The “old rugged cross” has spoken to many across the ages.

Rusty nails can also bear a message.

Simple objects can be reminders.

Let us remember.

Spring in Narnia… Will it Ever Come?

Snow in April… and even up through April 20! This year, jokes and groans abounded in northern climes as March 21 came and went with no sign of what is known of as spring. Easter, for some, meant Easter egg hunts in the snow.

Those who still hoped for its arrival felt like unrealistic dreamers. My son in Canada posted sarcastic comments about the joys of yet another snow-shoveling adventure ahead as he repeated the mantra, “It’s spring!” I had hoped that upon my April visit such weather would be long gone.

Not a few fellow-sufferers made reference to living in Narnia, where “it’s always winter but never Christmas”, as lamented Mr. Tumnus, of C.S. Lewis’s classic “The Lion, the Witch and the Wardrobe”.

Close-up of a lion staring off into the distance with rocks in the background

In Narnia it had been winter for “ever so long” since it had been under the spell cast by the wicked White Witch. The beloved lion and “true King” Aslan had been banned from its territory and his followers were constantly at risk. As his return was hastened, the dripping of melting snow increased as a sign of the coming “spring at last”.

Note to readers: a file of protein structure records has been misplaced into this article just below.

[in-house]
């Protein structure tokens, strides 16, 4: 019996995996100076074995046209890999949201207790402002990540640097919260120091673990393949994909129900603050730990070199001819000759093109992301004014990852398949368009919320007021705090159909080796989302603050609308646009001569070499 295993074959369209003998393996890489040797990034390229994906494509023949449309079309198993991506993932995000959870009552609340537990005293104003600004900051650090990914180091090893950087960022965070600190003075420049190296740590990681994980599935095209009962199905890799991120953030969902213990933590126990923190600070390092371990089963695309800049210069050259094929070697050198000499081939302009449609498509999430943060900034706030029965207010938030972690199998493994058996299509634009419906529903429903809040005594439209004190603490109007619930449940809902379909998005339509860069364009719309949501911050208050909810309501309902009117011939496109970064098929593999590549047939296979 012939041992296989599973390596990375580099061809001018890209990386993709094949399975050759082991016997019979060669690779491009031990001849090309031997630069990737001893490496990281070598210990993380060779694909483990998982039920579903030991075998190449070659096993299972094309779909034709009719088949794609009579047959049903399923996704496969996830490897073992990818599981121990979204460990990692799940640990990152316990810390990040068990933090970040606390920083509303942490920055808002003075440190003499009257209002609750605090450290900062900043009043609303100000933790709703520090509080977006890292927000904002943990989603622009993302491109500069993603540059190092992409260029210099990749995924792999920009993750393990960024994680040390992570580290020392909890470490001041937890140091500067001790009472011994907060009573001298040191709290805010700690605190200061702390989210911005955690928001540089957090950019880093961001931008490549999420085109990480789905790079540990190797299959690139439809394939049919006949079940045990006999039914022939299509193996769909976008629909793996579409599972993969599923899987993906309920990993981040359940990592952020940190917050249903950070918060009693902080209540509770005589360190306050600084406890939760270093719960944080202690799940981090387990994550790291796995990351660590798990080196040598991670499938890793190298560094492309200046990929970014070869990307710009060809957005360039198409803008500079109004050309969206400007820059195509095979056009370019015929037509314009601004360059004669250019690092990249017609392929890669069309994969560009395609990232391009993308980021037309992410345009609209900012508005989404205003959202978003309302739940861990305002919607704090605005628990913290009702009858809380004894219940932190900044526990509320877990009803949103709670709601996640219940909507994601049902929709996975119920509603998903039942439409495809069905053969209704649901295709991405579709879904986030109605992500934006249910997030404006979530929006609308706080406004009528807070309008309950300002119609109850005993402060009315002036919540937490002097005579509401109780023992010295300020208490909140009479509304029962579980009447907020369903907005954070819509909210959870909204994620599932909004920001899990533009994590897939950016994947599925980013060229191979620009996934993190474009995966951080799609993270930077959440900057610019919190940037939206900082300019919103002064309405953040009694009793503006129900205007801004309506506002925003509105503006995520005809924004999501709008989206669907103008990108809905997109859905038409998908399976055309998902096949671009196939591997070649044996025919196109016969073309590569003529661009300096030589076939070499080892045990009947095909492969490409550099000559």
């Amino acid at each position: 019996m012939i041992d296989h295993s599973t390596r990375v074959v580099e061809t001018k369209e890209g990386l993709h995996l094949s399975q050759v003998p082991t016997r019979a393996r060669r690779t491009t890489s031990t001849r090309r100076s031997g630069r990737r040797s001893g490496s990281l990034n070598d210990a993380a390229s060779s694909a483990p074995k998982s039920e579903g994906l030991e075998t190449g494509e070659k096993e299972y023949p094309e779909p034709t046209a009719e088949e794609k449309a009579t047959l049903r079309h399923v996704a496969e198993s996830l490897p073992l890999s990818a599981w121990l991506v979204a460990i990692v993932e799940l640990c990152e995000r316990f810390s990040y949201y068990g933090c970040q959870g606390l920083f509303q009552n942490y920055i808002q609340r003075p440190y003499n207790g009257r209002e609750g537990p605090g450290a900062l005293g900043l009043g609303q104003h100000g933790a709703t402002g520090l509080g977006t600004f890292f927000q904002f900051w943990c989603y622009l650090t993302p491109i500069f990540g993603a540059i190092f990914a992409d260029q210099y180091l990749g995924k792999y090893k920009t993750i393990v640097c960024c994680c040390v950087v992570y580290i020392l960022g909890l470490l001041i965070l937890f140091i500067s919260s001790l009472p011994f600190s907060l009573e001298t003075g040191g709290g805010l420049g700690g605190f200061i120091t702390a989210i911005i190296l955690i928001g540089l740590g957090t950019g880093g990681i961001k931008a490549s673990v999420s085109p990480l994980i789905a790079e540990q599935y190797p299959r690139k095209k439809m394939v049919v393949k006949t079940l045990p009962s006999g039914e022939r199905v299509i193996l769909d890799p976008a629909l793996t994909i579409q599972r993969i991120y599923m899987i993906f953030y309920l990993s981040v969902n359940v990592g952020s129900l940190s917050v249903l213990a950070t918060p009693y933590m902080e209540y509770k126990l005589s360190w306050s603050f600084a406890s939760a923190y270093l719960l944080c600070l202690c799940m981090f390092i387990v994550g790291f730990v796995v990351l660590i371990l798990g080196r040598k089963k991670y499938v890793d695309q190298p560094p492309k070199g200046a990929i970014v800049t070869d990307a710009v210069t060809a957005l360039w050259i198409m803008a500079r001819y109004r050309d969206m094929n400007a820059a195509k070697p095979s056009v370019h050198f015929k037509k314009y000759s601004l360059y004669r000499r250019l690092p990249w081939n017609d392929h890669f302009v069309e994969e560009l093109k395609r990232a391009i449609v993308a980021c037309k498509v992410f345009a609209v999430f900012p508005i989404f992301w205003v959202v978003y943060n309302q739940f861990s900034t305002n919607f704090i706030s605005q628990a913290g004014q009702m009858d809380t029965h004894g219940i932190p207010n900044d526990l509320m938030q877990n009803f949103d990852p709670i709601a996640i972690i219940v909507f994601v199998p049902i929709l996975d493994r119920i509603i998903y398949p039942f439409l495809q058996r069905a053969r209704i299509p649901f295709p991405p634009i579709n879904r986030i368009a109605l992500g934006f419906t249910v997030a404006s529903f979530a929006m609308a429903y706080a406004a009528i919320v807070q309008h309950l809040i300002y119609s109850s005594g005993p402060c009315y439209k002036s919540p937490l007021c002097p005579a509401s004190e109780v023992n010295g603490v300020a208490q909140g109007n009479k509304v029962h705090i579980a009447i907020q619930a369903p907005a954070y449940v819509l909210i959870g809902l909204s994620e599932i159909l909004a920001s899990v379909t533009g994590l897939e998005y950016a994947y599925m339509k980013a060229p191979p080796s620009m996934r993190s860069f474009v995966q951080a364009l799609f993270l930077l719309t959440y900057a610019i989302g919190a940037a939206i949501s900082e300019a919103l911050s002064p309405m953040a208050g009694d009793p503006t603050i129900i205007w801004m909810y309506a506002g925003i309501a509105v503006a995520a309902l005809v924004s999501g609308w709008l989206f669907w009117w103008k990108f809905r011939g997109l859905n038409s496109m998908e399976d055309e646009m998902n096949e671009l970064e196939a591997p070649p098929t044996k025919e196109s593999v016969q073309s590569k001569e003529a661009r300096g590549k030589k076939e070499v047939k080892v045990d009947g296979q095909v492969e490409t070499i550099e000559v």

On April 21—a month after “spring” was official– sunny skies returned to Quebec after what seemed like “ever so long”, blue interspersed with clouds. Today, one day later, the sun was truly in control of glorious cloudless skies. The clumps of snow remaining in yards and roadways have gradually begun to melt away. The weather beckoned us to walk; even without gloves, we could feel the blood still warming our fingertips.

Soon, everyone hopes against hope, buds will swell on the tips of trees. Cheerful crocuses, like the handful that surprised us today, with their purples and whites, will push through the ground. Spring rain will further soften the earth to make way for what should be reality: “April showers bring May flowers”.

In church today, this message suggested by nature was echoed by the worship leader, who reminded us that as Christians we are those who ever hope for Spring: for God’s total redemption, for Christ’s second coming, for the final defeat of sin and evil. Of course, we know they were defeated on the Cross, although their presence was not yet banned.

Earth has been under the spell of the Evil One ever since the Fall. The initial blow was dealt with Christ’s coming, but we look forward to the final victory.